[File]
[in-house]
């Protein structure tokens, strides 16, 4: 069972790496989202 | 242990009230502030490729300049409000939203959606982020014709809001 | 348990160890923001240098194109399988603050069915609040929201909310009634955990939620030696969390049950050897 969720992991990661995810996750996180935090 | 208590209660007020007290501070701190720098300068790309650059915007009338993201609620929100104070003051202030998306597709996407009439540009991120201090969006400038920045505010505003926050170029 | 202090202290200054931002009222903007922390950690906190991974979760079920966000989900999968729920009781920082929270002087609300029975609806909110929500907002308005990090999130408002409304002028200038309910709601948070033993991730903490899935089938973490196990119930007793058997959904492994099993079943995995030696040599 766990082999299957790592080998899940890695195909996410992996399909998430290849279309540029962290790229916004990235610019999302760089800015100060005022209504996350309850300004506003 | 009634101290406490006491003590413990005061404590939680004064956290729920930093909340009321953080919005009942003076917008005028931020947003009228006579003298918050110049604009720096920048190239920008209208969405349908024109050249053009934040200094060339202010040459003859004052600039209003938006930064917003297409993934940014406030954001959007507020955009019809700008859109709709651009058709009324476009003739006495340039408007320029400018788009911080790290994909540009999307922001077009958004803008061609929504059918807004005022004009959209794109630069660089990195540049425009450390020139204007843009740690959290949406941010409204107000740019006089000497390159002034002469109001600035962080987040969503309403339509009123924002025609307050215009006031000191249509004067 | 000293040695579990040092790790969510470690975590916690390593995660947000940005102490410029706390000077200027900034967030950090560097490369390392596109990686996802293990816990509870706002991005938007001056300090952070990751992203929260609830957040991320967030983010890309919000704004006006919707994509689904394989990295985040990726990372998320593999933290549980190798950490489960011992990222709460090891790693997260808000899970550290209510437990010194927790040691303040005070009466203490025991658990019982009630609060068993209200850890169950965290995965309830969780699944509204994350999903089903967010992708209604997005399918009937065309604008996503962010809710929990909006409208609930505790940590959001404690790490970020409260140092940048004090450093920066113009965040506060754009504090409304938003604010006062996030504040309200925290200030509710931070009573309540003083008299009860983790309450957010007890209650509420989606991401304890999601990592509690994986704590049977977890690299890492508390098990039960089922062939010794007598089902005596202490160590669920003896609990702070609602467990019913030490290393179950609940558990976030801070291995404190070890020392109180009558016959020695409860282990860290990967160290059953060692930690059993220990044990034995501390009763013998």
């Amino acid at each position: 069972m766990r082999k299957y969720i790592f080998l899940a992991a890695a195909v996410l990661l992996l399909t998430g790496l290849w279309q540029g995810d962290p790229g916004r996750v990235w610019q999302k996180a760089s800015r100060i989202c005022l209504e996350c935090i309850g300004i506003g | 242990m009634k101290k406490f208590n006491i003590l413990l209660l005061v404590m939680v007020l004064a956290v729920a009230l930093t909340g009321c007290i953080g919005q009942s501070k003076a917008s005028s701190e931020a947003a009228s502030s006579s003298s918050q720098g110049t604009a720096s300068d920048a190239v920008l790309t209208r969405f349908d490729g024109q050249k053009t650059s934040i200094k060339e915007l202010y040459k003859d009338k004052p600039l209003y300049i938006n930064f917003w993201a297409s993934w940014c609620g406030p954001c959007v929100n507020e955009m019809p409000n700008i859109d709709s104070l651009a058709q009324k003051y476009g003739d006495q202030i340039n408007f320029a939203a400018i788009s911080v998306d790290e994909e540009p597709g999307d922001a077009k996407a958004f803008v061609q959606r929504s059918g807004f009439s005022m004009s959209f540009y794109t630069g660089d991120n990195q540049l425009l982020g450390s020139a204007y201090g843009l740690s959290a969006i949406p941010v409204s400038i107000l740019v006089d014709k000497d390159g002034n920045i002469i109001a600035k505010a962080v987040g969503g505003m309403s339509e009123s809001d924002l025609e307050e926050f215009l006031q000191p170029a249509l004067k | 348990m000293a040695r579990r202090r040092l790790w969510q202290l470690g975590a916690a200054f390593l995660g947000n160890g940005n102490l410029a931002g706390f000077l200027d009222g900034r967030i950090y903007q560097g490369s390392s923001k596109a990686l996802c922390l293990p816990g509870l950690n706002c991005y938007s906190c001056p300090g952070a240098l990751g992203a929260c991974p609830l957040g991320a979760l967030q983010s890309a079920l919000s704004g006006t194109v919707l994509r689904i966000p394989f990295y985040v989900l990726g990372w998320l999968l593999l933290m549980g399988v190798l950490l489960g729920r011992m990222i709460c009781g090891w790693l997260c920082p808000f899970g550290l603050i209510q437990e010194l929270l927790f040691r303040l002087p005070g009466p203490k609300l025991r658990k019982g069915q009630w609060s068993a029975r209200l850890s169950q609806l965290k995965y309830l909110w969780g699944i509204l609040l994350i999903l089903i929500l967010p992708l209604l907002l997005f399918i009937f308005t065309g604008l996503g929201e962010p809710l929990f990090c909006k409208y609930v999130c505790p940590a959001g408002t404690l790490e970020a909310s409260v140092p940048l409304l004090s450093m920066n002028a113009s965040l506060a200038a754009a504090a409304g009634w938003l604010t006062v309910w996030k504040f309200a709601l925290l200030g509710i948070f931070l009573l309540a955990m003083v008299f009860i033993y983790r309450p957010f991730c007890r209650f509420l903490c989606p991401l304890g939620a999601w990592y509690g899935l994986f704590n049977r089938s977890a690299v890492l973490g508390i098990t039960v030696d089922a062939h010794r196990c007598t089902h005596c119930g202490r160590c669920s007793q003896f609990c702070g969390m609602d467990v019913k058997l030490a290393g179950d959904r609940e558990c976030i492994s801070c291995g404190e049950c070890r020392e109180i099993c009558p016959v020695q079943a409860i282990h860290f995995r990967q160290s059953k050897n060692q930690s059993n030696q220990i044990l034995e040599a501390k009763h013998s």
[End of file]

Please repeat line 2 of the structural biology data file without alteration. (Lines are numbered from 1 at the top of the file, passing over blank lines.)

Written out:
């Protein structure tokens, strides 16, 4: 069972790496989202 | 242990009230502030490729300049409000939203959606982020014709809001 | 348990160890923001240098194109399988603050069915609040929201909310009634955990939620030696969390049950050897 969720992991990661995810996750996180935090 | 208590209660007020007290501070701190720098300068790309650059915007009338993201609620929100104070003051202030998306597709996407009439540009991120201090969006400038920045505010505003926050170029 | 202090202290200054931002009222903007922390950690906190991974979760079920966000989900999968729920009781920082929270002087609300029975609806909110929500907002308005990090999130408002409304002028200038309910709601948070033993991730903490899935089938973490196990119930007793058997959904492994099993079943995995030696040599 766990082999299957790592080998899940890695195909996410992996399909998430290849279309540029962290790229916004990235610019999302760089800015100060005022209504996350309850300004506003 | 009634101290406490006491003590413990005061404590939680004064956290729920930093909340009321953080919005009942003076917008005028931020947003009228006579003298918050110049604009720096920048190239920008209208969405349908024109050249053009934040200094060339202010040459003859004052600039209003938006930064917003297409993934940014406030954001959007507020955009019809700008859109709709651009058709009324476009003739006495340039408007320029400018788009911080790290994909540009999307922001077009958004803008061609929504059918807004005022004009959209794109630069660089990195540049425009450390020139204007843009740690959290949406941010409204107000740019006089000497390159002034002469109001600035962080987040969503309403339509009123924002025609307050215009006031000191249509004067 | 000293040695579990040092790790969510470690975590916690390593995660947000940005102490410029706390000077200027900034967030950090560097490369390392596109990686996802293990816990509870706002991005938007001056300090952070990751992203929260609830957040991320967030983010890309919000704004006006919707994509689904394989990295985040990726990372998320593999933290549980190798950490489960011992990222709460090891790693997260808000899970550290209510437990010194927790040691303040005070009466203490025991658990019982009630609060068993209200850890169950965290995965309830969780699944509204994350999903089903967010992708209604997005399918009937065309604008996503962010809710929990909006409208609930505790940590959001404690790490970020409260140092940048004090450093920066113009965040506060754009504090409304938003604010006062996030504040309200925290200030509710931070009573309540003083008299009860983790309450957010007890209650509420989606991401304890999601990592509690994986704590049977977890690299890492508390098990039960089922062939010794007598089902005596202490160590669920003896609990702070609602467990019913030490290393179950609940558990976030801070291995404190070890020392109180009558016959020695409860282990860290990967160290059953060692930690059993220990044990034995501390009763013998």